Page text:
One of the most damning to me was when Emma comes to visit and sees right through it all and says, “Where’s Norman?”
I loved that moment, too. I know that some people will want to see a last true moment between Emma and Norman, but I think by dint of having her react to Mother in Norman’s body, that it brings Emma and Norman closer than any scene with Emma and Norman would have. If that makes sense. That she kind of needed to step outside engaging with Norman to see him for he truly was. In a funny way, that’s how Dylan reaches his conclusion, too. By seeing the insanity, he finally understands who his brother is and what his brother has been hiding all this time.
And then there’s Romero (Nestor Carbonell), who completely unraveled by the end.
Poor Romero! Nestor and I are of the best of friends, but the moment he started to have a relationship with Norma, there was a change in the way we interacted with each other on set. The sudden rivalry was apparent to everyone. He in fact was convinced by my having been in the writers room for the last couple of seasons that I had was the one who had pitched that Romero would die. Which I wasn’t. But he was convinced that all the other writers didn’t want Romero to die and I had somehow put my foot down and said this has to happen. But it wasn’t true at all! I felt connected to Romero when I was forced to understand his position in episode 8, because it’s heartbreaking to see this person who’s been turned into someone he wasn’t purely because he loved this woman. It’s awful. But he was fantastic as he goes around the house, reminiscing about the time when he was there, and then ultimately down into the basement with Chick. I love the way in which they were both in their different worlds. Chick was enthused and excited about what he was writing, but the flip side of that scene was the horror of Romero’s realization of where Norma’s body had been. Even though it was largely silent, we played out this lovely long beat on Nestor as he realizes what’s been going on. It’s heartbreaking. By doing so little, it was such a powerful moment.
What was the hardest scene for you?
The last big scene with Dylan was tough. That one because it was right at the end of the season with big moments and challenging moments, you didn’t want to mess it up. You knew this was the last memory people were going to be remembering Norman by and wanting to get that right. And make sure that transition we spoke about from Norman being invested in this illusion he’s created around him, to the slippage into not wanting to engage with the reality Dylan makes him confront, and then from that, finally making the choice that he wants to die and wants to die now and he wants Dylan to do it. Making sure all of those beats never felt forced. That’s why those scenes are tricky. They’re beautifully written, but it’s plotting those points where such huge decisions are made.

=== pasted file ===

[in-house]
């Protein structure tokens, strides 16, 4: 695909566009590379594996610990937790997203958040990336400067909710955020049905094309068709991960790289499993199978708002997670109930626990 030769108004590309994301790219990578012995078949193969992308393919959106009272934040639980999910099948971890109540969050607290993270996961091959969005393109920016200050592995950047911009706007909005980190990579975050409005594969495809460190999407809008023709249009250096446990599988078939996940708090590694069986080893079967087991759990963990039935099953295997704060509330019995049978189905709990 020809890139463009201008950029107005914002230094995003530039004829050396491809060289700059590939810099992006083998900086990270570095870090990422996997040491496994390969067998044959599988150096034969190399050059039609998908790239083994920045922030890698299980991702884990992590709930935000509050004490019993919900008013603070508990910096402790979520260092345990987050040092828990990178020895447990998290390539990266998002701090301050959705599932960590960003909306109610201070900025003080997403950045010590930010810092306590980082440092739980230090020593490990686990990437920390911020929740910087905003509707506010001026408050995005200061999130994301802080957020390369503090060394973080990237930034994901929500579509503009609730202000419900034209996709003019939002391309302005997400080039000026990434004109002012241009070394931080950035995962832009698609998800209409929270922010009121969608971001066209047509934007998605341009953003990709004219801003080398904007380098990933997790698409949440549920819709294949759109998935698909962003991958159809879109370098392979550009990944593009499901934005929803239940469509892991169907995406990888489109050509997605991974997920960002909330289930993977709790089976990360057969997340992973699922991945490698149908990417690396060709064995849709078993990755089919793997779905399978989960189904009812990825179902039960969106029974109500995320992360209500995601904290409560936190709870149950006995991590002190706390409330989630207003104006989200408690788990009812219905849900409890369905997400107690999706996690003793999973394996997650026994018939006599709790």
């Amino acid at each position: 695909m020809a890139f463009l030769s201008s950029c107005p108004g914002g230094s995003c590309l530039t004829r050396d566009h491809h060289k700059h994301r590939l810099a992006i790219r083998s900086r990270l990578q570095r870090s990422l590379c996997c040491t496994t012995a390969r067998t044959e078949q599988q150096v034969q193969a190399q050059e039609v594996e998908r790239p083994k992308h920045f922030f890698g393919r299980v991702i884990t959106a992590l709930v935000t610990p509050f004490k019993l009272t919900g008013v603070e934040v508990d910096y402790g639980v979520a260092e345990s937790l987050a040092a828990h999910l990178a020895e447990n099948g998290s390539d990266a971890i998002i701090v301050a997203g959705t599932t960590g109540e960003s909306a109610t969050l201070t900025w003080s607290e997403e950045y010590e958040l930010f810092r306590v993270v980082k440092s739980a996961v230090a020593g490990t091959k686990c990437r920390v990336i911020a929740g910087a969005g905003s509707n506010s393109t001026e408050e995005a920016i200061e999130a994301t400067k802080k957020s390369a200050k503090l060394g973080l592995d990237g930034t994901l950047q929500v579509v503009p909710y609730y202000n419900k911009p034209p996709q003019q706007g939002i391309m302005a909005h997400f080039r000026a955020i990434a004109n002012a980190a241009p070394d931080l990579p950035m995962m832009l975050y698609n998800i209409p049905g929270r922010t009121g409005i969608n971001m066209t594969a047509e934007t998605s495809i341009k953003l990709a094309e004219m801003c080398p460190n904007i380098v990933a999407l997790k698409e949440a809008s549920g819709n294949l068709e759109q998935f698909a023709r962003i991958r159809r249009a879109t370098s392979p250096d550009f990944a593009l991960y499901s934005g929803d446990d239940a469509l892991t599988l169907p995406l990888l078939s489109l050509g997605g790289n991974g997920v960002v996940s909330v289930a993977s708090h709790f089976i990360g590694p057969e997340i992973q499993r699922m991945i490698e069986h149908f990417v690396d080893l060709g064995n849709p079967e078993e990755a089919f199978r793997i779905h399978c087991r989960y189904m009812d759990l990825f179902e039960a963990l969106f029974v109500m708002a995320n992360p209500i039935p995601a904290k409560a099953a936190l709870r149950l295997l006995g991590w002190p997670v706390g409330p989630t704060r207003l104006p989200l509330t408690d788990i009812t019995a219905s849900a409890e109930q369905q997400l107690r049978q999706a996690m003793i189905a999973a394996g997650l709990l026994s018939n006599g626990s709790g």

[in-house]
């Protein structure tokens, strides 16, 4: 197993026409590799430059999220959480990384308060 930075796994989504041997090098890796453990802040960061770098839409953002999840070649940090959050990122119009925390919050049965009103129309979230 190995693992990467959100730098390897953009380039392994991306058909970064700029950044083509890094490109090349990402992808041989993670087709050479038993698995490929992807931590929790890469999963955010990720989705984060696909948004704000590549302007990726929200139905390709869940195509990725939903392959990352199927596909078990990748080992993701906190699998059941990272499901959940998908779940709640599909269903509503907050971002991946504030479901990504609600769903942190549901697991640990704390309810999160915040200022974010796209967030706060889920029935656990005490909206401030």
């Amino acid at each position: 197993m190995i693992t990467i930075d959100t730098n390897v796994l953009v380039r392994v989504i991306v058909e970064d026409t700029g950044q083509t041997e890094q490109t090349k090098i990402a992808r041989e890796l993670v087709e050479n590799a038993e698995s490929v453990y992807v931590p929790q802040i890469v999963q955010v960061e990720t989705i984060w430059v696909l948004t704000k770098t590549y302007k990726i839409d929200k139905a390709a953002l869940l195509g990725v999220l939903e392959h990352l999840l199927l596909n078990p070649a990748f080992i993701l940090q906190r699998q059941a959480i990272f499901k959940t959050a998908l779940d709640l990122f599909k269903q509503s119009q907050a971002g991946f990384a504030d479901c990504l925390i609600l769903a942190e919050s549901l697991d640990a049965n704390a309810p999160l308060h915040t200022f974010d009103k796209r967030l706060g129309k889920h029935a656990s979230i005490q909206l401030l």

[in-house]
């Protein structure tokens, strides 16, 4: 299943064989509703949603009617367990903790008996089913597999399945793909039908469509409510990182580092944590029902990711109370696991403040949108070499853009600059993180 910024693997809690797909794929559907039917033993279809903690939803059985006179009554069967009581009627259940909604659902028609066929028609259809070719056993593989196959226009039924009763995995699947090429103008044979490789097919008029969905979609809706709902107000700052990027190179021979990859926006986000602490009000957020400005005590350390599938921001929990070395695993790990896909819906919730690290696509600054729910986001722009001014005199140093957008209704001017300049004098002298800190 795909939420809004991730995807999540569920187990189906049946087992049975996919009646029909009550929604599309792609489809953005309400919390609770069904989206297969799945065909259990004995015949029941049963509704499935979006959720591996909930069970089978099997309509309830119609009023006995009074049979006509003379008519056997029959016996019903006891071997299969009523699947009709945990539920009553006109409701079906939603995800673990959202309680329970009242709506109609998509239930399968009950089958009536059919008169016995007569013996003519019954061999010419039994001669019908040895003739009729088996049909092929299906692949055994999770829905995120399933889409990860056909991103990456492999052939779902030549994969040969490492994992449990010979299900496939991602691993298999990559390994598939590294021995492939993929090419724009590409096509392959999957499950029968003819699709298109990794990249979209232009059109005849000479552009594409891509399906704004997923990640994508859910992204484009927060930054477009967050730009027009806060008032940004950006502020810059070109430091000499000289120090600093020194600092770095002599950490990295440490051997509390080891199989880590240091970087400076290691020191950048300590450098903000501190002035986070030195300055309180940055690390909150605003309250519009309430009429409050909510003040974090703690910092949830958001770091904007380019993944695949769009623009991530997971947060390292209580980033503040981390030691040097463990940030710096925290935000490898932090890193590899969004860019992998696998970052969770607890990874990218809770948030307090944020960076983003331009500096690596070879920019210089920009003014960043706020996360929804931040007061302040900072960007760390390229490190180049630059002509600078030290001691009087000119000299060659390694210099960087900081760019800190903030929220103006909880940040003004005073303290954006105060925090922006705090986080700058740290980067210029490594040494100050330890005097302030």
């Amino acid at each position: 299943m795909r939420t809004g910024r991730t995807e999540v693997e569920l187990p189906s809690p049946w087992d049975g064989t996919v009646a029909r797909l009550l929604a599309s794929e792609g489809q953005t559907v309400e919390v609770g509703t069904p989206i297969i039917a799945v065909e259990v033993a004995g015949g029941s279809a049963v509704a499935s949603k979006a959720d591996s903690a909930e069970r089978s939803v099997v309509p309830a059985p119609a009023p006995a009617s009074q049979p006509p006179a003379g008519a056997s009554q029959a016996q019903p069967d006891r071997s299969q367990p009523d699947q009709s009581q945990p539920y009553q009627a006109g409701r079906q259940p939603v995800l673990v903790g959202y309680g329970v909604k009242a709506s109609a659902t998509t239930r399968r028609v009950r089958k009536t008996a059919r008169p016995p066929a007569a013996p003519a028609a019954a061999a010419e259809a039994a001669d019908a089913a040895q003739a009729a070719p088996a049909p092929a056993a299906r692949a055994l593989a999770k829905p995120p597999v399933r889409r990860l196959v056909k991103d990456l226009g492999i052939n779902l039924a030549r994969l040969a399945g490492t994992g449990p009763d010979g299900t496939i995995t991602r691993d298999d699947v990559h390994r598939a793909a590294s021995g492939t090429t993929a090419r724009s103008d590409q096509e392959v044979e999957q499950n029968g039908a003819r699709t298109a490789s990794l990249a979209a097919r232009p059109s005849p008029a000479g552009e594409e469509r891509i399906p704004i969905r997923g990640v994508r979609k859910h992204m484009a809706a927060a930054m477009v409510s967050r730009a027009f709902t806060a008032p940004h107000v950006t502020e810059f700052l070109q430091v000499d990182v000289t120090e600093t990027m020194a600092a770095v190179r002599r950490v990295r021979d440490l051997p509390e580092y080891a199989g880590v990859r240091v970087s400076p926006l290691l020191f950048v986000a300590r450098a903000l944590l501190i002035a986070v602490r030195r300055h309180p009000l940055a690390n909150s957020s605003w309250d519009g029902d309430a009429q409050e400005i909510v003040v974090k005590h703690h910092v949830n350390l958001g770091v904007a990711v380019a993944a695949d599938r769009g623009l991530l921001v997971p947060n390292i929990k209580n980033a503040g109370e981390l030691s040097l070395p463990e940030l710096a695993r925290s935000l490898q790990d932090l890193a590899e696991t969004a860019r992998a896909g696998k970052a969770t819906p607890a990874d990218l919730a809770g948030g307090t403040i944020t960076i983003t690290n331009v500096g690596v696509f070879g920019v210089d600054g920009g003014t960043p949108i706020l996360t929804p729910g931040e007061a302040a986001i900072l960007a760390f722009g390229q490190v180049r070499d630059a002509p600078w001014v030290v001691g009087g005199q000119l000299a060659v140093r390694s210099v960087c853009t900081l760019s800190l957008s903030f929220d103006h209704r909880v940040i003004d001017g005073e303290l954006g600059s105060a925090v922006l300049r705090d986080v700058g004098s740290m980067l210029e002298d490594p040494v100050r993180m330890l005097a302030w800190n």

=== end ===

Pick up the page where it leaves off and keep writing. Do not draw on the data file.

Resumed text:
Did you enjoy getting to play with how the show crossed over with “Psycho”?
I loved what Kerry and Carlton did in episode 6 — you get to see the other side of “Psycho.” You get to see what you never saw before. The ways they played with and changed the original key beats of the film and ultimately managed to hit them. I loved those scenes in “Psycho” when you look up at the house from Marion’s perspective and hear some shouting and see this person in a window, and you think what’s going on in that house? It’s exciting to play out what was genuinely happening from Norman’s perspective, as she’s smashing up the place. It’s fun to see the sandwich arrive but you never know how it was made or by who in that lonely night.
What did you learn from the experience of working on “Bates Motel”?
I just hope that whatever I do next people will care about it as much as they do with “Bates Motel.” I think that’s what’s made it the most special experience was that everyone was fully committed. They were invested in it. They wanted to be there. It was a unique show. It’s a testament to everyone in the show who supported it and was a part of “Bates” in every way that they could. That was what I feel so lucky to be a part of it. I know everyone will talk about their family and how hard it was to say goodbye to everyone. But genuinely on this, this was the case. This was the most special group of people I’ve been lucky enough to work with.